- The Washington Times - Monday, November 10, 2014

When Jaray Simms first participated in a Wreaths Across America event five years ago in Arlington National Cemetery, she knew the foundation would remain a part of her life.

In the most ambitious wreath-laying ceremony in the foundation’s history, Ms. Simms hopes to join about 25,000 fellow volunteers to lay a wreath at every grave in the cemetery — around 235,000 in total — on Dec. 13, as the Arlington site marks its 150th anniversary.

Leonard Collins, Ms. Simms’ father, served as a corporal in the Army during World War II and was buried in Arlington National Cemetery after he passed away last year at the age of 90.

“This all really came full circle. When I started volunteering for Wreaths Across America, I didn’t know my dad was going to be buried here, so to me this is like the ending of that circle,” said Ms. Simms, fighting back tears as she stood by her father’s grave.

The foundation has made the annual pilgrimage to Arlington since 1992, when the Worcester Wreath Co. in Columbia Falls, Maine, found itself with surplus wreaths from the Christmas season. Owner Morrill Worcester, who became interested in honoring veterans during a trip to the cemetery as a boy, decided it was time to return to Virginia.

The idea for the foundation blossomed, and its volunteers started laying wreaths at military cemeteries across the country. Mr. Worcester’s wife, Karen, has served as the foundation’s executive director since 2007.

In 2012, the foundation presented its 1 millionth wreath to the mother of an Army captain killed in Afghanistan.

Ruth Stonesifer, whose son died in Operation Enduring Freedom in October 2001, spoke about the importance of the ceremonies at a Wreaths Across America event in 2012.

“Someday, when the words and his name are all worn off, there still will be someone who will come by and pay their respects in my son’s memory,” Ms. Stonesifer said.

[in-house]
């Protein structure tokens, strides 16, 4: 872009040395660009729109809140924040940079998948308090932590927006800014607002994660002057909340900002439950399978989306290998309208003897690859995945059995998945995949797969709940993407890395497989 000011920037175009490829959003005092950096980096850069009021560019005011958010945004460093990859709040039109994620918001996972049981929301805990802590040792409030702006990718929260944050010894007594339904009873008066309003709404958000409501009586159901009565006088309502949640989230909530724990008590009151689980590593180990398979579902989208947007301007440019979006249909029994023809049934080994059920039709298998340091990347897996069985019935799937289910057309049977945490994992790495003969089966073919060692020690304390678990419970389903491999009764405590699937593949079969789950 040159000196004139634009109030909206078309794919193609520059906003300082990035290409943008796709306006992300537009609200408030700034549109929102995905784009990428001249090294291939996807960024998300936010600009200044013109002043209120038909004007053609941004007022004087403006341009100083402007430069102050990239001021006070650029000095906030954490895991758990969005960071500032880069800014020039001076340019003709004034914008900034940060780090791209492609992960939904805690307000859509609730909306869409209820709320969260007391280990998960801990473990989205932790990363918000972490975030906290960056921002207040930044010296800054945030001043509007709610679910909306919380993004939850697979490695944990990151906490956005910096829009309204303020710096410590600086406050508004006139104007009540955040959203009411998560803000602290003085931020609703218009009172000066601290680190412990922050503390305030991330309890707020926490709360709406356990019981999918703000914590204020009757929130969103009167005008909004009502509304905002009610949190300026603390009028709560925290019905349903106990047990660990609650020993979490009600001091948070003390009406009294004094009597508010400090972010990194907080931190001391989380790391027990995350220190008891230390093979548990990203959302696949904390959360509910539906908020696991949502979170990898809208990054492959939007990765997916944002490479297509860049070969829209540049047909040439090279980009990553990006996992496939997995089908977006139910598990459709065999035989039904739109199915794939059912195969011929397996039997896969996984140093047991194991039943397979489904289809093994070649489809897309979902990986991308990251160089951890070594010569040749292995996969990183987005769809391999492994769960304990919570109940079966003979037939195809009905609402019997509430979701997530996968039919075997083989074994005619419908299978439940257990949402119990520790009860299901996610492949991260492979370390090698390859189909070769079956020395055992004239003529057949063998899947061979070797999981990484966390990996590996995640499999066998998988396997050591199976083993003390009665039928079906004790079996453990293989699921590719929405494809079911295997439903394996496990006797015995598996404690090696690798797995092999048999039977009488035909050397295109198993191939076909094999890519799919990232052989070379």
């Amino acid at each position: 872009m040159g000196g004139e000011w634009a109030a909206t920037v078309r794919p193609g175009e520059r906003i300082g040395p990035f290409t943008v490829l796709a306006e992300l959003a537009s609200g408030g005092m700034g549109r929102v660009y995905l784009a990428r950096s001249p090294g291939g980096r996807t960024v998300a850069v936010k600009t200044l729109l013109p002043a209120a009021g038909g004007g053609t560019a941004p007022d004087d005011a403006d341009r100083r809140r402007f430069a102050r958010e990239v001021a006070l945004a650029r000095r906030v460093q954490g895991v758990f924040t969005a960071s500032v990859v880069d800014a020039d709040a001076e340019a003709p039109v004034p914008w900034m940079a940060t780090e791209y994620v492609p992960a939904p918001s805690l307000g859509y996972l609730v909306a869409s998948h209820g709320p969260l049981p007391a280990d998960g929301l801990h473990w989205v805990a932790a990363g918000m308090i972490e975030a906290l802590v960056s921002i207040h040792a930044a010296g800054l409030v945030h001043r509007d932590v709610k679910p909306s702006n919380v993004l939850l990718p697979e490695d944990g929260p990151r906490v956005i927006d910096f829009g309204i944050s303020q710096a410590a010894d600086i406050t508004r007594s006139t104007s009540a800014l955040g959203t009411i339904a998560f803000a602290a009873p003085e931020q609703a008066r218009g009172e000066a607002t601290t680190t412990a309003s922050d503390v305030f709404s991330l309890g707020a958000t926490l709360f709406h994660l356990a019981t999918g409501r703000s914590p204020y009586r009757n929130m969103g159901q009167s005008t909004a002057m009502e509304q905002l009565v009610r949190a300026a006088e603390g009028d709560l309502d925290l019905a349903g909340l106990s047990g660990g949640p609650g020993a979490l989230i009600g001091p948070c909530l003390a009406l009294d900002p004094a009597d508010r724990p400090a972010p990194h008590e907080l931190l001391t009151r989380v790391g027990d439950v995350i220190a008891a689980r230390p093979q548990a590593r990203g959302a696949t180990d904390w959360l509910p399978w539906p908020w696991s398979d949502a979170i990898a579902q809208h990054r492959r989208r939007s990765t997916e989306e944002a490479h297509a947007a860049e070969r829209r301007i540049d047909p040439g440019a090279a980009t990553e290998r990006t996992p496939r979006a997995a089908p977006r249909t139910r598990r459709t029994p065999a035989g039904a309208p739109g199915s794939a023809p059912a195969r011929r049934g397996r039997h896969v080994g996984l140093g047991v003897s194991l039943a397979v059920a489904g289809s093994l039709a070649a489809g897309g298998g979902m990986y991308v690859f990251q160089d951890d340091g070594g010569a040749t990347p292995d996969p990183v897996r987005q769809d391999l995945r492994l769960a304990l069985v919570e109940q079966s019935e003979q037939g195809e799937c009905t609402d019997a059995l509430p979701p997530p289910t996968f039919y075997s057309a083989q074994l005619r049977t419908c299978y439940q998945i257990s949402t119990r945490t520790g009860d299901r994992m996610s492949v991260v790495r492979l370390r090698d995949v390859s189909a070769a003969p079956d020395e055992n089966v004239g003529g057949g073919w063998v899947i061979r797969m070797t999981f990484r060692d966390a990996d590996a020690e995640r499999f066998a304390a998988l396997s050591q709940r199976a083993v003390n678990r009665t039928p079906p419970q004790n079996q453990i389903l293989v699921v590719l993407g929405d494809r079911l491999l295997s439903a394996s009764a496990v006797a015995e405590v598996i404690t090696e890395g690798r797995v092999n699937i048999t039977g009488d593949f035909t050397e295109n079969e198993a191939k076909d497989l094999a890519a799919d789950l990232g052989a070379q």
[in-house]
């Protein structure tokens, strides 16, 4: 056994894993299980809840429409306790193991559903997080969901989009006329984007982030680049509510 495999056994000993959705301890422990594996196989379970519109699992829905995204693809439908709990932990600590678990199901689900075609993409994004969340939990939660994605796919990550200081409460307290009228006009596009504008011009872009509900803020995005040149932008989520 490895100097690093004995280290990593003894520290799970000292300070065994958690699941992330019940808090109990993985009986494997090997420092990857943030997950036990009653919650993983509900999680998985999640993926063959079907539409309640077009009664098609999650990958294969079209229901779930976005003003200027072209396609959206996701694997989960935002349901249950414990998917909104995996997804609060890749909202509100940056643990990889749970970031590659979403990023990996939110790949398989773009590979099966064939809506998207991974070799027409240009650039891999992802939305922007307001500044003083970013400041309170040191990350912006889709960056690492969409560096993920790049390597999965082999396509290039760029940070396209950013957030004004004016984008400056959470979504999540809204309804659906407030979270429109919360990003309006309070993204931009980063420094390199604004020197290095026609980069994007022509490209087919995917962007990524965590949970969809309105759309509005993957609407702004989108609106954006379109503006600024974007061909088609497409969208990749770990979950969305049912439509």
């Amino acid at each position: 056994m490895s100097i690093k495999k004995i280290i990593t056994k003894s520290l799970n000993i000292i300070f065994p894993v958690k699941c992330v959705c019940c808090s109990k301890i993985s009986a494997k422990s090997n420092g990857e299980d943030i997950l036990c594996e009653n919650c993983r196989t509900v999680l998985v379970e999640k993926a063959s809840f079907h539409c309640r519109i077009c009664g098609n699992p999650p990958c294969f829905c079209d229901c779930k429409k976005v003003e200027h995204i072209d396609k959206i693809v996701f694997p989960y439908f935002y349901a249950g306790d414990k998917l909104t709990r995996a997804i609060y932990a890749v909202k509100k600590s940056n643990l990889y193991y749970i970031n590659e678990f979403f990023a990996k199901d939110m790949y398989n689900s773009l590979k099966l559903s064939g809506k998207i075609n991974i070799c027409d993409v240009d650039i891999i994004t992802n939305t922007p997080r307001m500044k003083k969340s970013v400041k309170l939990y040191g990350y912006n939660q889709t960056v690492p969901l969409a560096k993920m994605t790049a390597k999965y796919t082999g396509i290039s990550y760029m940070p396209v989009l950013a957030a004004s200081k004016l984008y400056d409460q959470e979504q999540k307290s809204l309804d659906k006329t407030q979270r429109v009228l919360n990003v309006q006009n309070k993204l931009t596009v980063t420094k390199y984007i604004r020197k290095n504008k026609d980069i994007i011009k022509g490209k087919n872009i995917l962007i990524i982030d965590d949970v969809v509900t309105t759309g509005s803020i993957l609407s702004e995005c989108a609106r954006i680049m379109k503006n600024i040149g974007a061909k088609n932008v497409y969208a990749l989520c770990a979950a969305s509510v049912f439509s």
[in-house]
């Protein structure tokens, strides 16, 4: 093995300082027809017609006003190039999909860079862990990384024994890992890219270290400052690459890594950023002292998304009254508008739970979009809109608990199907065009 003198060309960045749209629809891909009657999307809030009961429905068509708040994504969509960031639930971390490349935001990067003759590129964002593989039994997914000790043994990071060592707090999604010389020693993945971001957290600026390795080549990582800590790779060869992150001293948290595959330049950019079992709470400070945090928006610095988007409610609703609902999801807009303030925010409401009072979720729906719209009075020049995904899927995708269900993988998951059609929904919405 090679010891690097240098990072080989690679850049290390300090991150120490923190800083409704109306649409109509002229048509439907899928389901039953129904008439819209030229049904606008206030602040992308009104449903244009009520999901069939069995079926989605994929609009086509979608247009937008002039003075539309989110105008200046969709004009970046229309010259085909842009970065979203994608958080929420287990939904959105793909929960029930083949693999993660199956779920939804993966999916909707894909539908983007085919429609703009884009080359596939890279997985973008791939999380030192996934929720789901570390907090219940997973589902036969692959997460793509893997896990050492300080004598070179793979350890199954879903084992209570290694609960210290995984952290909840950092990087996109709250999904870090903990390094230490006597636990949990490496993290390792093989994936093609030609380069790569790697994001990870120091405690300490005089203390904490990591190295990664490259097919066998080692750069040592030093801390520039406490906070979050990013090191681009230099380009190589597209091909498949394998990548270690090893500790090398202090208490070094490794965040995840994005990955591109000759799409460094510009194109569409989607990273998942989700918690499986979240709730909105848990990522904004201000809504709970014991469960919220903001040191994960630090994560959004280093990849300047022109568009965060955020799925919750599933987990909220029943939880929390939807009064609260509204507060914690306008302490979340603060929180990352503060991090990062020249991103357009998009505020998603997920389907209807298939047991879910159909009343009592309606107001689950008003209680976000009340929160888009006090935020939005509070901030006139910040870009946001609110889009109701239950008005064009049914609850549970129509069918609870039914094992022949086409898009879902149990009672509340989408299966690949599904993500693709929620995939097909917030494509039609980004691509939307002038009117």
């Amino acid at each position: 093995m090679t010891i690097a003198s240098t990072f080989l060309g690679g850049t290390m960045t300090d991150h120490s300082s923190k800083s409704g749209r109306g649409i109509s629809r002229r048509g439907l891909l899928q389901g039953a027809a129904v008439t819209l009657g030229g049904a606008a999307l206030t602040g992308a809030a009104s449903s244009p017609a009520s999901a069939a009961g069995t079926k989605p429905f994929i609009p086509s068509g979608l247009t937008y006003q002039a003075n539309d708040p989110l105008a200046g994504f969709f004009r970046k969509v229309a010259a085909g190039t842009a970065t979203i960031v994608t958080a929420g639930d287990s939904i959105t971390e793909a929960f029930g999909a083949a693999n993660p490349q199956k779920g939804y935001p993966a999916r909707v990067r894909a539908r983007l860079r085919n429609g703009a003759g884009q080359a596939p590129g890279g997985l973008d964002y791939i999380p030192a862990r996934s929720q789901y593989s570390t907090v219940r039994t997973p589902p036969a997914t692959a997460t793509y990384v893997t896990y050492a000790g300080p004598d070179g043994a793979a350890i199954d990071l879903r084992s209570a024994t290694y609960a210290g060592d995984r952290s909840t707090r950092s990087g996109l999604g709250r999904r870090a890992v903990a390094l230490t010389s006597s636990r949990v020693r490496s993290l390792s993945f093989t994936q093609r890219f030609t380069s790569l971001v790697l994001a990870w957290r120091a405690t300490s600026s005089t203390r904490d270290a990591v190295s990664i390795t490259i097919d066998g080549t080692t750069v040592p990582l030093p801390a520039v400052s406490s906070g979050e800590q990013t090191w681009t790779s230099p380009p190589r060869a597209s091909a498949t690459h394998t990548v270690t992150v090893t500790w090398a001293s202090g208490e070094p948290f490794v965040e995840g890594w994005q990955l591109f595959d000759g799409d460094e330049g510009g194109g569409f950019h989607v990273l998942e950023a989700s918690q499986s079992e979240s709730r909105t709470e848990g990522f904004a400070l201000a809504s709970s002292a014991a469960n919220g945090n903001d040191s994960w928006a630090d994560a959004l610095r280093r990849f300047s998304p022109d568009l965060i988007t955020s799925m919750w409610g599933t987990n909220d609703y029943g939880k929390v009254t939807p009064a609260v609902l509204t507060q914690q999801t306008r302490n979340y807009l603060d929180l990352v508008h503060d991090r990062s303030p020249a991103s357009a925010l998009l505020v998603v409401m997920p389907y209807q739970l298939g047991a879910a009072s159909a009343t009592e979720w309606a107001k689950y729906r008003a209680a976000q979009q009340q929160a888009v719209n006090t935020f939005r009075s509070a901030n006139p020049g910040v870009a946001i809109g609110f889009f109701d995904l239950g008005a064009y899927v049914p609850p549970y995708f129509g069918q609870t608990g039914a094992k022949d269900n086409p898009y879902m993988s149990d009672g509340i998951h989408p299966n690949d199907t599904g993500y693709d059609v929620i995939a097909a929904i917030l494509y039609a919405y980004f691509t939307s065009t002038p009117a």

The foundation says on its website that it tries to fill a gap, while recognizing that the country honors its military heroes each Memorial Day and Veterans Day.

“Our service men and women sacrifice their time and safety every single day of the year, to preserve our freedoms,” the website says. “At many homes, there is an empty seat for one who is serving, or one who made the ultimate sacrifice for our country. And we think there is no better time to express our appreciation, than during the hustle and bustle of the holiday season.”

Each of the 10 bouquets in the wreath represents a symbol, such as the veterans’ faith and love for one another. The wreath as a whole stands for honor, respect and victory. The red bow at the top represents great sacrifice.

Even the evergreen, with its scent of balsam, represents traits of veterans.

“The Worcesters and their passion for Arlington Cemetery and veterans cemeteries around the country is just amazing. Their whole family shares in that passion,” Ms. Simms said.

The weeklong convoy from Maine to Virginia is billed as the “world’s longest veterans parade,” according to the organization.

About 100 people, including Gold Star Families, Patriot Guard Riders and veterans, will join the family to transport the wreaths. Along the way, they will be greeted by people lining the streets of small towns to pay tribute to fallen veterans. The convoy plans stops at schools and other memorial sites and services.

“The time around the holidays is when we think that people really feel the loss of somebody,” said Amber Caron, a spokeswoman for Wreaths Across America.

The organization is determined to meet its longtime goal this year, on the cemetery’s 150th anniversary, to honor every grave.

Last year, it took nearly 20,000 volunteers three hours to lay wreaths for some 143,000 gravesites. This year, the 23rd year Wreaths for America has been in operation, officials hope to recruit 20,000 to 25,000 volunteers to fulfill its mission.

Those interested in learning more can consult the group’s website at WreathsAcrossAmerica.org/events/blog/#sthash.yZifmrni.dpuf.

An Arlington National Cemetery representative said the Dec. 13 event is open to the public, but cars will be prohibited that day because of safety regulations.

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